Ed McDaniel worked as a psychologist for more than 30 years, where the focus of his career was on giving support to people with disabilities. He continues to support others in retirement, too.
"I made the decision that when I had worked for 30 years for the state of North Carolina, that I would retire. But in retirement I was going to continue to find ways to support people." As Ed explains, "Compassion is having empathy, and acting on it. And that’s what I’m doing in my retirement."
Ed was born with hearing loss. Then, at the age of 28, he was diagnosed with retinitis pigmentosa (RP), which leads to progressive vision loss.
"For me, I was born with hearing loss. So that hasn’t been so difficult. But when I started losing my vision … that had a much bigger impact on me. It had a greater impact on my mental health to face a progressive loss of my vision," Ed explains.
"I had the benefit of my training in psychology before losing my vision, but it was still difficult for me. I had good coping skills, and I knew I needed to give myself time to grieve the loss of my healthy vision. It was really only by going through that grieving process that I could then start to accept the situation and open myself up and begin looking for resources that may be available to help me."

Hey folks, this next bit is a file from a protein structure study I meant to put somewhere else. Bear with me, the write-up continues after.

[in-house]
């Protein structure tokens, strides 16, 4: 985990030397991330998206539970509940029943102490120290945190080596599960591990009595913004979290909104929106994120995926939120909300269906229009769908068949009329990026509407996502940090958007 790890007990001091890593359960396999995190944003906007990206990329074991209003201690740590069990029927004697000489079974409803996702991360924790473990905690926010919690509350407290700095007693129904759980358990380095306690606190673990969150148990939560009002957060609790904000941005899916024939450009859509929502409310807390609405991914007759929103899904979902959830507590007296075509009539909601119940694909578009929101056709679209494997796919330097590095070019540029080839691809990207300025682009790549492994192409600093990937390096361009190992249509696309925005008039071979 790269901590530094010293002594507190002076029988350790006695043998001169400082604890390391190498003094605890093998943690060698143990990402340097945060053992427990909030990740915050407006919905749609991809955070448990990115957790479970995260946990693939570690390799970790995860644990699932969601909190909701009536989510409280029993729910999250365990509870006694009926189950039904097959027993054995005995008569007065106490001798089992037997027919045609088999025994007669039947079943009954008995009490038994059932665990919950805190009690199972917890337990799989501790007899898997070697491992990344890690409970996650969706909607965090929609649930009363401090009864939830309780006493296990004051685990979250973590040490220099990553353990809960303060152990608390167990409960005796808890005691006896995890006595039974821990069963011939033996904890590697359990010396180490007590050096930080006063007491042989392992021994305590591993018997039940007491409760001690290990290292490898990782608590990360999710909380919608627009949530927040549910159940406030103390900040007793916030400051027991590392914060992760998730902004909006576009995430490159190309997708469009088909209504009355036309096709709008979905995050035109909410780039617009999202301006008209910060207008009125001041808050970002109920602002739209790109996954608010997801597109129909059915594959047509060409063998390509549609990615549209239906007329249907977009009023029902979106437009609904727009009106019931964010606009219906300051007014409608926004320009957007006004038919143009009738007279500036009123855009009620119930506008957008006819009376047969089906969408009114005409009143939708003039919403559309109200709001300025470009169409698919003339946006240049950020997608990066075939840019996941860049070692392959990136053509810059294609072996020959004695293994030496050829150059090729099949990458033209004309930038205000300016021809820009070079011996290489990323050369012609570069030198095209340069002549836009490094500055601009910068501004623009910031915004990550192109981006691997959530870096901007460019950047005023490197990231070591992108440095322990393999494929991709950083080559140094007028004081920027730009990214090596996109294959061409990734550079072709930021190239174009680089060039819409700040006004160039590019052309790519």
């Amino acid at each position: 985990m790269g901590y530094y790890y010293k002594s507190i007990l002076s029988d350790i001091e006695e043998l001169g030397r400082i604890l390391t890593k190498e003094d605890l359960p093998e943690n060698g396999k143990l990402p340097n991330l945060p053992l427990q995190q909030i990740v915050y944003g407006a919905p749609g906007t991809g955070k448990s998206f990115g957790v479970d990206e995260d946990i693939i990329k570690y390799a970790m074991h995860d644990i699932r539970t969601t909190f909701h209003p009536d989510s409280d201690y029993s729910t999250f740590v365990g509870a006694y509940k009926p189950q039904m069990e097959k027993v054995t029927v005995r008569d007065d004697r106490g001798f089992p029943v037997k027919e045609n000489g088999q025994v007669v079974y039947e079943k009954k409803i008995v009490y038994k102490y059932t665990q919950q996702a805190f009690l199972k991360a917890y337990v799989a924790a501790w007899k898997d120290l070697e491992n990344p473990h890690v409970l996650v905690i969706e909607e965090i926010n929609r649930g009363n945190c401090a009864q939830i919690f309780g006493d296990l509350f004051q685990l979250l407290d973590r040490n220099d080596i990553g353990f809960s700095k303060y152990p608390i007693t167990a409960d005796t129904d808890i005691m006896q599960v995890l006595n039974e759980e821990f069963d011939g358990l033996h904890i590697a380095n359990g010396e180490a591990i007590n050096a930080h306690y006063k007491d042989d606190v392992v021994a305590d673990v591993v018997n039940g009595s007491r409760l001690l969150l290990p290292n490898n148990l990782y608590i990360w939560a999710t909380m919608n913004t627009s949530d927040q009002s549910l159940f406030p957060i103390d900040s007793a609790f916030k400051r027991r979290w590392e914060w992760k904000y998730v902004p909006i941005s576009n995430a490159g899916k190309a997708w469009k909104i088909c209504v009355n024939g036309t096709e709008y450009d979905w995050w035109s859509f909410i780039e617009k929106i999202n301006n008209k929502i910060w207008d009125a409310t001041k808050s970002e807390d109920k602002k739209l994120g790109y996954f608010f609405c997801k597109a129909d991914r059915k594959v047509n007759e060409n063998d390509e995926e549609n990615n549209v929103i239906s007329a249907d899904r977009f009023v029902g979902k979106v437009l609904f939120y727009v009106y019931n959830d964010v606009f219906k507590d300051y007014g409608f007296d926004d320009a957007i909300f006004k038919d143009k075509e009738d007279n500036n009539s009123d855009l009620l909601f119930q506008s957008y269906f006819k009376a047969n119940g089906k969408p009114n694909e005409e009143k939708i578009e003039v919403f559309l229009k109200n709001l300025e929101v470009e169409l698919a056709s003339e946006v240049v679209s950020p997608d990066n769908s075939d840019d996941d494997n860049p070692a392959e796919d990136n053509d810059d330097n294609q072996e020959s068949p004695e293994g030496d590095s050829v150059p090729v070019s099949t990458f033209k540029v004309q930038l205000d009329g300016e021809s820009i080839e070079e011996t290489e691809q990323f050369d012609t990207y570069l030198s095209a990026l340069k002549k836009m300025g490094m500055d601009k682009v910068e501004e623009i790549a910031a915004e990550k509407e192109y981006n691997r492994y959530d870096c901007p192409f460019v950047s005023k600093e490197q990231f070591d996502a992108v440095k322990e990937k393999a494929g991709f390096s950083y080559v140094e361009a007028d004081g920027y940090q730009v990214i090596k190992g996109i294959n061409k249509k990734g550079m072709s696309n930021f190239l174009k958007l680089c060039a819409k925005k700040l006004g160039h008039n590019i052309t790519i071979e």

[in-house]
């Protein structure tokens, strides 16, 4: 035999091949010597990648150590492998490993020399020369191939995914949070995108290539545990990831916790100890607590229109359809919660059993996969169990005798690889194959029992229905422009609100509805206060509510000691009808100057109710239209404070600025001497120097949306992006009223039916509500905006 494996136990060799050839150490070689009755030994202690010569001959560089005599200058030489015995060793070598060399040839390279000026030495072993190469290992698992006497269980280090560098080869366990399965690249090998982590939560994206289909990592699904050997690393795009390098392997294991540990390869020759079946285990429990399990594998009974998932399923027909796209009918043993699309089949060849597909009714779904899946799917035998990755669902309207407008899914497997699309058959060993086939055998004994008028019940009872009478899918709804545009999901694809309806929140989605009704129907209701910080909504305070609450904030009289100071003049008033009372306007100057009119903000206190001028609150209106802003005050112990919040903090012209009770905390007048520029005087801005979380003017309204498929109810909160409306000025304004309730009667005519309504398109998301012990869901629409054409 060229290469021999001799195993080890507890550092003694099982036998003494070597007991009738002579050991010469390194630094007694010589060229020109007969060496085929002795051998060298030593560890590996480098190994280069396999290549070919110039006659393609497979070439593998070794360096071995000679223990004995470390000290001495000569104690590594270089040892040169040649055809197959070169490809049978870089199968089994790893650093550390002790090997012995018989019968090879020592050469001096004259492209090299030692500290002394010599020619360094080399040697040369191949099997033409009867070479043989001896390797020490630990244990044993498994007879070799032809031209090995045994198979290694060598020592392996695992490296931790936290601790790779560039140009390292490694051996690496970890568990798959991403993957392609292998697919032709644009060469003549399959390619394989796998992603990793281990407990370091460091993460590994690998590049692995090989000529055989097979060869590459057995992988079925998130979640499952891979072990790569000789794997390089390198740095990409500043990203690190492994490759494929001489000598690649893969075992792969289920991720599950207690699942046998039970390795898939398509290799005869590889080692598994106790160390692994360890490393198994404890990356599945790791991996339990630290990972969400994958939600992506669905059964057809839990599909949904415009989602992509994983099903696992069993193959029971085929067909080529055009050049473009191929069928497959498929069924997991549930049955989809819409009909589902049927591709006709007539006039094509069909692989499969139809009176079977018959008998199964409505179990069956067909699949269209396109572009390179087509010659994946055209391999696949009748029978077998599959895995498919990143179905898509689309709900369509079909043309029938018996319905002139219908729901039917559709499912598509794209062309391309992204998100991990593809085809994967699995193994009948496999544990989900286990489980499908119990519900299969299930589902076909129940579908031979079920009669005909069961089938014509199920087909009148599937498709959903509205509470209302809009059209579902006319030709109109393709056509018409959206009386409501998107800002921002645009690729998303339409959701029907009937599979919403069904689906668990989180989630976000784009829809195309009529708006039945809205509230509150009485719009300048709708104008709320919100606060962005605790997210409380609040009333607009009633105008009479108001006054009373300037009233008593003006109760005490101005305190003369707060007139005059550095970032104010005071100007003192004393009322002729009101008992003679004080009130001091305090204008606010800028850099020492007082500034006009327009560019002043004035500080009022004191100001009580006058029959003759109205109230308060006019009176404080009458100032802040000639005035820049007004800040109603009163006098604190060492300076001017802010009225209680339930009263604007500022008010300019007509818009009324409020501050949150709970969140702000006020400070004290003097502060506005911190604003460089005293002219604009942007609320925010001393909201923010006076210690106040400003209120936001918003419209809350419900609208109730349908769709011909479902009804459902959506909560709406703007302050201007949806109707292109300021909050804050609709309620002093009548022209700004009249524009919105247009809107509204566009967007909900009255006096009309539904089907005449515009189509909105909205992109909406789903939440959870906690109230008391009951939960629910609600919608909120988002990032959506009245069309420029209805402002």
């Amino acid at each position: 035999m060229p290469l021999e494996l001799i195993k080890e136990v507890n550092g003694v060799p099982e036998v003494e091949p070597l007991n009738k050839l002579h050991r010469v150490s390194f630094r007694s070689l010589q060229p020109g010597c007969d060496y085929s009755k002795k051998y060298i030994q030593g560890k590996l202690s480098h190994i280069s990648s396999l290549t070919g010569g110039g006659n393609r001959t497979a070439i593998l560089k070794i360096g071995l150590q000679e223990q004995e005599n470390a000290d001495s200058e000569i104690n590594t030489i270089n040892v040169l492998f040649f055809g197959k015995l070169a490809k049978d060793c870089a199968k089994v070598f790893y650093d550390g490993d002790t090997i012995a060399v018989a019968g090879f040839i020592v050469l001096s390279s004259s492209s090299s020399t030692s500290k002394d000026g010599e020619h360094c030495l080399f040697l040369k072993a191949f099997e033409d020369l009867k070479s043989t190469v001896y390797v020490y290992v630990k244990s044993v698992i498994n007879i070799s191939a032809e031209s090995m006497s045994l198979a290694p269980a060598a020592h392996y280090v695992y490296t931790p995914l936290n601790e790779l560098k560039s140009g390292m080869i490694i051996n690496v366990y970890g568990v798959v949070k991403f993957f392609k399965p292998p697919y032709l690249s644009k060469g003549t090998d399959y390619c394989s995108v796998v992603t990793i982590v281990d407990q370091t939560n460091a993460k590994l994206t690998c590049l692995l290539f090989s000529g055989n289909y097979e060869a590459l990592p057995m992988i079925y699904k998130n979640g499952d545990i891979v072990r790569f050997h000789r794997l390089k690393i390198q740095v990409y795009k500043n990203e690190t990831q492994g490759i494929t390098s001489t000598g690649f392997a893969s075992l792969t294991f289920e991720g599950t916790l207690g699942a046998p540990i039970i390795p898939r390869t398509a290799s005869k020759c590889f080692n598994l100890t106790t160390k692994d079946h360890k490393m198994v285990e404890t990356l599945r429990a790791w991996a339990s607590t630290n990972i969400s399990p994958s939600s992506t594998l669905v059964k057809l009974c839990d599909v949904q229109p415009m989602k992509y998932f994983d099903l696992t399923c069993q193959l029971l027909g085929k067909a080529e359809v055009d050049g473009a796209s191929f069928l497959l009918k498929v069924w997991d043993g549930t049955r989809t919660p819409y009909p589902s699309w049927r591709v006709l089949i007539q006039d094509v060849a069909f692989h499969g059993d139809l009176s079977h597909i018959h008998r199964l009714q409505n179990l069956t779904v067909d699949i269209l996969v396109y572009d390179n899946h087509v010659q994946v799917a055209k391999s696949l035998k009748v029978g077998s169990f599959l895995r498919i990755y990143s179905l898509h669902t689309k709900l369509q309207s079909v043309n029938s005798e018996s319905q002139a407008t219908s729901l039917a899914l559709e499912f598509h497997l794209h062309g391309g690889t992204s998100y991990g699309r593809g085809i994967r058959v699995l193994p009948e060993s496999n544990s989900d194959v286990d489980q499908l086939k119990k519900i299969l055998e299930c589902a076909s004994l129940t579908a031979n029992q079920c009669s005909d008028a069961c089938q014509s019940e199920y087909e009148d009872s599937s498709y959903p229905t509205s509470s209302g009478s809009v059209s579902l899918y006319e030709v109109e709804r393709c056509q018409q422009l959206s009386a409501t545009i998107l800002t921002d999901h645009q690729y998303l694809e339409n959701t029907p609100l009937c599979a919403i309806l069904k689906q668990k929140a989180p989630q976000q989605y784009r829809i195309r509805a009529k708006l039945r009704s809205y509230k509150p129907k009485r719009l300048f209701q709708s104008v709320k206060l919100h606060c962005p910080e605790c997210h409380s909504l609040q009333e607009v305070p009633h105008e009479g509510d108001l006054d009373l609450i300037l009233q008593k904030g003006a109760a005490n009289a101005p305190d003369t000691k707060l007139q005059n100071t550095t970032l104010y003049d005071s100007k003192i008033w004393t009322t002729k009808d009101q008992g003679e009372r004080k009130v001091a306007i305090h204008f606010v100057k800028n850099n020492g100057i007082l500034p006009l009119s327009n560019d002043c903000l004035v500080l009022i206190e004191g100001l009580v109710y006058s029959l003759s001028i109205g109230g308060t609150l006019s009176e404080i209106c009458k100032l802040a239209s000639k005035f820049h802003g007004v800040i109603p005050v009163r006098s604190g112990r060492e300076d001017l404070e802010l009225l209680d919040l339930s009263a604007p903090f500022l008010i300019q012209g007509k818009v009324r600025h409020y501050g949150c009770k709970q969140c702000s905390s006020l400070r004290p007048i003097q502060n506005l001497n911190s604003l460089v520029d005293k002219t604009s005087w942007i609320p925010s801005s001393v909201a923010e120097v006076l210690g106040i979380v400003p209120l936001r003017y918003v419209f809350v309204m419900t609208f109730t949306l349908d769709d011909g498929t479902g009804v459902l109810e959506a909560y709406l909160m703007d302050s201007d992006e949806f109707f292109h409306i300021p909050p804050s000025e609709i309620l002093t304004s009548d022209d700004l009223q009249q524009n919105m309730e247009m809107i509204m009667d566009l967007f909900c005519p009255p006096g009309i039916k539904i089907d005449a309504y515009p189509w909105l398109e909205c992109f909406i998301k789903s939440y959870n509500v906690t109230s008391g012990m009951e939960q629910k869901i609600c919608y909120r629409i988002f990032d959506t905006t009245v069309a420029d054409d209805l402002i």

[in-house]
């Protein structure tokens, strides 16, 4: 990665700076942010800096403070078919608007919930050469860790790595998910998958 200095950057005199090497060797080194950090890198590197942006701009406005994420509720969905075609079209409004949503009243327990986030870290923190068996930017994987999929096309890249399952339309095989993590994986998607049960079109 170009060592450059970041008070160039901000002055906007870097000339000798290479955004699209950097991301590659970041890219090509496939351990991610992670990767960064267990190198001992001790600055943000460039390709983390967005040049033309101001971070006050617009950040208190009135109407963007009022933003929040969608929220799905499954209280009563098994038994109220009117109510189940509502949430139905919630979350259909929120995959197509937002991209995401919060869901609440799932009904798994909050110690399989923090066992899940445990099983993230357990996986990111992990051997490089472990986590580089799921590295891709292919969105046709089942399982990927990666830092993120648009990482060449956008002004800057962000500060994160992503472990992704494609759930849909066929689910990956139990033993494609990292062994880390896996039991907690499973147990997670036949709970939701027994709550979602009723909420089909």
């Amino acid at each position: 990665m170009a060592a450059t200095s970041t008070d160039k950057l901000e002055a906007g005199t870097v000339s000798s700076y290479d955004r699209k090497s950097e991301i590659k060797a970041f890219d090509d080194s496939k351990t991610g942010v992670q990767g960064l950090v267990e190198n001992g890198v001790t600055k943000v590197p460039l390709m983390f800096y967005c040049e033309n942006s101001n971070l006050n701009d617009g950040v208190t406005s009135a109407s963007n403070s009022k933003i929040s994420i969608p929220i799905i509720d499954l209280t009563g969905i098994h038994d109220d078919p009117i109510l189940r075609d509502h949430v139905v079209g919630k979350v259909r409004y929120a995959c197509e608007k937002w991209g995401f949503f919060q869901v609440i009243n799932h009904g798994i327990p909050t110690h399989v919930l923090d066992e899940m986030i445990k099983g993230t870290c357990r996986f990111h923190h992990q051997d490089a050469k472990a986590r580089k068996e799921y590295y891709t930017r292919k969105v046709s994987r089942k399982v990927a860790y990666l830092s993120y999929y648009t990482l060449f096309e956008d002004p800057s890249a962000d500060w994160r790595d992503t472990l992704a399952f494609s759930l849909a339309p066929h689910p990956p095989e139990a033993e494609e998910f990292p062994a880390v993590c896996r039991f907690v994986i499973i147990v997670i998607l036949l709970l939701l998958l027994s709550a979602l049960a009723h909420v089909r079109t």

For several years into his experience with progressive vision loss, Ed was actively searching for a cure for RP. He pinned his hope for the future to this cure. He remembers attending a research conference where days were filled with presentations about research and treatments. But evenings offered him the chance to meet other people with RP and Usher syndrome.
"That was really where I started to actually find some hope" Ed explains. "It wasn't in the research, but it was in the evenings where I met other people. They were all different ages and had different stages of vision loss. I was able to see that they were living very productive and full lives."
"30 years later and there's still no treatment for RP," Ed explains. "I'm glad there is research going on and I think there could at some point be some treatment. But if I had been focusing on a cure for the past 30 years, I wouldn't be where I am today, learning to live with my vision loss."
About a year ago, someone he met on social media invited Ed to join a low vision support group in Asheville, North Carolina. After attending that group for a while, he decided to start his own group where he lives, in a rural area in the foothills of North Carolina. With Hadley’s technical support hosting the group via zoom for those who want to join remotely, the group has met with a tremendous response.
Ed has been featured on Hadley’s podcast discussing the topic of grief and vision loss. He will also appear on a future episode on the topic of emotional triggers and vision loss, giving advice on how to cope with these common, emotionally-charged occurrences.
For all the support he has given to the community of people living with vision loss, Ed has been nominated as a Hadley Hero this quarter.
Thank you, Ed!